Teachers union irate over letter by Booker; City schools chief says he wanted to dispel rumors about contract


In the midst of an impasse in teacher contract negotiations, Baltimore schools chief Robert Booker infuriated the teachers union by mailing 7,000 letters to teachers last week detailing the school board's position.

The letter says that Booker wants to add 75 minutes to the workweek for professional training and competitively bid health care benefits.

The Baltimore Teachers Union accused Booker of trying to negotiate directly with its membership as both sides await a report from an impartial arbitrator. Negotiations stalled in late June over health care, salary and the length of the workweek, and an impasse was declared in July.

"The school board has used delay tactics and unfair labor practices and has sent out a letter that is inaccurate and intellectually dishonest," said Jamie Horwitz, a spokesman for the Baltimore Teachers Union. "If they think this is going to sway the bargaining unit, they are sadly mistaken."

Booker said yesterday he wrote the letter to try to control rumors. He said teachers had called his office to complain that the school system was going to cut health care benefits.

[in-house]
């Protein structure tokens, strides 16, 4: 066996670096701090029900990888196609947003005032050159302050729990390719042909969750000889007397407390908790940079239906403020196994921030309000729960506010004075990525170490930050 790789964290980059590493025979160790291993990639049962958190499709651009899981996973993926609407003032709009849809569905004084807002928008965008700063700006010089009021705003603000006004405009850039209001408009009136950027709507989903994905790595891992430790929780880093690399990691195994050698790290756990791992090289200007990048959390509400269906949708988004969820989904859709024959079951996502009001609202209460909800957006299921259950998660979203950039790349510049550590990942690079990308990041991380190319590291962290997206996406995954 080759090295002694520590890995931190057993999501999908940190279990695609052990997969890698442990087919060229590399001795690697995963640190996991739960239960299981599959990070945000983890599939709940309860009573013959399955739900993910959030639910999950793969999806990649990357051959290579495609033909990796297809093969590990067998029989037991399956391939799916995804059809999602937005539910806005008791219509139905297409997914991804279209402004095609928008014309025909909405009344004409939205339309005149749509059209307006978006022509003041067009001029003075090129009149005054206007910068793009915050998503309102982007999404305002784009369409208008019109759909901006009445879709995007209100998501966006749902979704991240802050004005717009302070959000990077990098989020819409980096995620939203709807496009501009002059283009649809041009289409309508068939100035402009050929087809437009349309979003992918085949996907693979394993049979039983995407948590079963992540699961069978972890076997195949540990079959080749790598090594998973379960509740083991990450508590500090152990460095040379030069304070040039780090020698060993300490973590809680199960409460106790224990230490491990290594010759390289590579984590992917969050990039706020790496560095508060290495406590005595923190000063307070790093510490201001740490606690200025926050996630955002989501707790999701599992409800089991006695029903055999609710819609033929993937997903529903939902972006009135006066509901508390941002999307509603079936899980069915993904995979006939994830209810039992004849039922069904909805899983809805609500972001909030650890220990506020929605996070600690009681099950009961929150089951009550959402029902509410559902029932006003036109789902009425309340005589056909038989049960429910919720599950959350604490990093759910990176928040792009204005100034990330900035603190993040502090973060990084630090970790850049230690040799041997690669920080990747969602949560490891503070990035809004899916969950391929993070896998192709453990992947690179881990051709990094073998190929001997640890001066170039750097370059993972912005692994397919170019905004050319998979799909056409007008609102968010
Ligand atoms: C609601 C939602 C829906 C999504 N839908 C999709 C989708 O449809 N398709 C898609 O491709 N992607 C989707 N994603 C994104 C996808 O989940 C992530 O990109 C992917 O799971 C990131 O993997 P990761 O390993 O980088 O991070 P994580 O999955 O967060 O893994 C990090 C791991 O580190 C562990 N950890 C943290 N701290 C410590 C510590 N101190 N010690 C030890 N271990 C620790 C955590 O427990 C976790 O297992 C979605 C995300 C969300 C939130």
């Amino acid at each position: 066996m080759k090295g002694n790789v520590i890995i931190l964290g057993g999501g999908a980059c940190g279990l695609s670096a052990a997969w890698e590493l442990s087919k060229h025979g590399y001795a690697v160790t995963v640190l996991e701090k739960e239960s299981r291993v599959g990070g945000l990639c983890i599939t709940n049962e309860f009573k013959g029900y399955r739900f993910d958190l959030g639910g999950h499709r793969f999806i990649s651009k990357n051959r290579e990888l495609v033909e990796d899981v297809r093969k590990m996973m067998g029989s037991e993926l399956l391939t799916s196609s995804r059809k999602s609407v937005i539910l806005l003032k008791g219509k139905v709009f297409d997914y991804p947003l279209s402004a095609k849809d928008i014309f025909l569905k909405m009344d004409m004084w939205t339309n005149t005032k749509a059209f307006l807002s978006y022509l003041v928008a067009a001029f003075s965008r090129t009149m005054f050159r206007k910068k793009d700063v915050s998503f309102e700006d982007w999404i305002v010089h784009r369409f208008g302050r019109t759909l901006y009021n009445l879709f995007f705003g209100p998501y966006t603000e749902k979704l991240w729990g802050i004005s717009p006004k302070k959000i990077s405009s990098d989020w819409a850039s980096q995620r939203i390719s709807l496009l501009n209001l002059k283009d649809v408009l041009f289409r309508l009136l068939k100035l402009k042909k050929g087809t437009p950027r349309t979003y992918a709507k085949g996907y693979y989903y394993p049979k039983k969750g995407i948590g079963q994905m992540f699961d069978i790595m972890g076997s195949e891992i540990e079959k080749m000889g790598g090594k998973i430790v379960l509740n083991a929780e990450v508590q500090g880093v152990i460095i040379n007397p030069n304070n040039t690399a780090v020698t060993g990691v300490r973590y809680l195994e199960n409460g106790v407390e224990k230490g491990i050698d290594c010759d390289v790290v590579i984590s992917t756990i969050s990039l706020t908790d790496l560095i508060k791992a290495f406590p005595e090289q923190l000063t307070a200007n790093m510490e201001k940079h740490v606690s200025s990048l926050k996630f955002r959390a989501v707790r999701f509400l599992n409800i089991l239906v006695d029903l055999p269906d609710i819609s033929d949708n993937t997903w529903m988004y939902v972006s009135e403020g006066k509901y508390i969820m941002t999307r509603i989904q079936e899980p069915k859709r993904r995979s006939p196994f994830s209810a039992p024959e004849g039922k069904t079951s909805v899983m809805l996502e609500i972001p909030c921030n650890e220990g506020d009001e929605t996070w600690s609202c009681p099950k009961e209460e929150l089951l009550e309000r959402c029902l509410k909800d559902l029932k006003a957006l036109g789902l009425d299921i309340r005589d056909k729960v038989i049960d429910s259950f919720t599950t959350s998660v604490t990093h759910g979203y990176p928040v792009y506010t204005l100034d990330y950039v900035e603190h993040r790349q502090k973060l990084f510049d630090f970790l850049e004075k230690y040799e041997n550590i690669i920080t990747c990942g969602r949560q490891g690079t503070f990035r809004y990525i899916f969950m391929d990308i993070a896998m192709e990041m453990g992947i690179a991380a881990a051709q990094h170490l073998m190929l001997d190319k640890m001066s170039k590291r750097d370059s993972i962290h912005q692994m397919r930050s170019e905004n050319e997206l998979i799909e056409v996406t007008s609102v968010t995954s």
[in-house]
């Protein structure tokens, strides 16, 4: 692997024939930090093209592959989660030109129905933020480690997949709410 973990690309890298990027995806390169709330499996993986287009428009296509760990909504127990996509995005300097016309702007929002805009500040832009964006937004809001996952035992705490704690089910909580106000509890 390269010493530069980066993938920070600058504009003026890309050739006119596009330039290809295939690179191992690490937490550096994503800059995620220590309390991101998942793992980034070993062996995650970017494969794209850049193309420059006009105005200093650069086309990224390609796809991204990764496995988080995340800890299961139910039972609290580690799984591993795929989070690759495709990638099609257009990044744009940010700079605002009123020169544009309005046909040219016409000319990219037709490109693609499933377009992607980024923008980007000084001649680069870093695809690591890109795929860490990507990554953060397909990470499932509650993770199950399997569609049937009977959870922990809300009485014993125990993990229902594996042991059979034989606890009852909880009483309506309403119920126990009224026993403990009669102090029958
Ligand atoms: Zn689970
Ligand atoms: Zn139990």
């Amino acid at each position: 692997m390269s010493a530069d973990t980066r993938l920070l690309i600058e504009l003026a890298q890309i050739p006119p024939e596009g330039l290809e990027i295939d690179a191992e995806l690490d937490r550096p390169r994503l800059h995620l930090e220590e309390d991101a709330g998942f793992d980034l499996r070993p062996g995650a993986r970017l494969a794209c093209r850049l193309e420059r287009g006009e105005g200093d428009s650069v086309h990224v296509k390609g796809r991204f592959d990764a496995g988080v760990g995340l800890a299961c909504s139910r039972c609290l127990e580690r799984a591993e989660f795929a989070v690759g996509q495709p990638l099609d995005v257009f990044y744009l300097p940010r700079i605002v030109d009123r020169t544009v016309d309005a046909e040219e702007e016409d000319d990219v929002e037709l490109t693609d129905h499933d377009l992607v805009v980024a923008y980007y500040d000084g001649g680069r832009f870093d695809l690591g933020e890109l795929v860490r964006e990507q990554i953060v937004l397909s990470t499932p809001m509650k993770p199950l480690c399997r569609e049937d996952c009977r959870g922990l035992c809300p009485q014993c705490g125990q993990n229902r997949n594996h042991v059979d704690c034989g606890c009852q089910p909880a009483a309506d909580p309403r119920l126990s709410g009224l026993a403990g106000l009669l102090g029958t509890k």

At the heart of the health care issue is some teachers' fear that they will lose the option of getting insurance through Blue Cross and Blue Shield.

In his letter, Booker said a joint labor management committee would be convened to recommend changes to health care benefits. The school board would ask for bids from health care insurers and would make the final decision, Booker wrote.

"The board intends to reach into the marketplace to competitively purchase the best value," he said.

But, Booker said, that does not mean that Blue Cross and Blue Shield would be eliminated from the choice of insurers.

The board also proposes to increase teachers' cost for prescription drug coverage.

Horwitz said the board has a "lot of gall" to ask teachers to sign a contract when so many of the details of their health care remain undecided.

"If these guys are going to reinvent this health care benefit as they go we have every reason to be skeptical," Horwitz said.

Booker also told teachers the board was offering a 3 percent increase in salary beginning July on top of the 4 percent increase that took effect two months ago.

This year's increase makes the city's salary for beginning teachers competitive with Baltimore County.

The addition of 75 minutes to the workweek would allow the school system to require teachers to take the equivalent of three days more training a year.

Pub Date: 9/14/99

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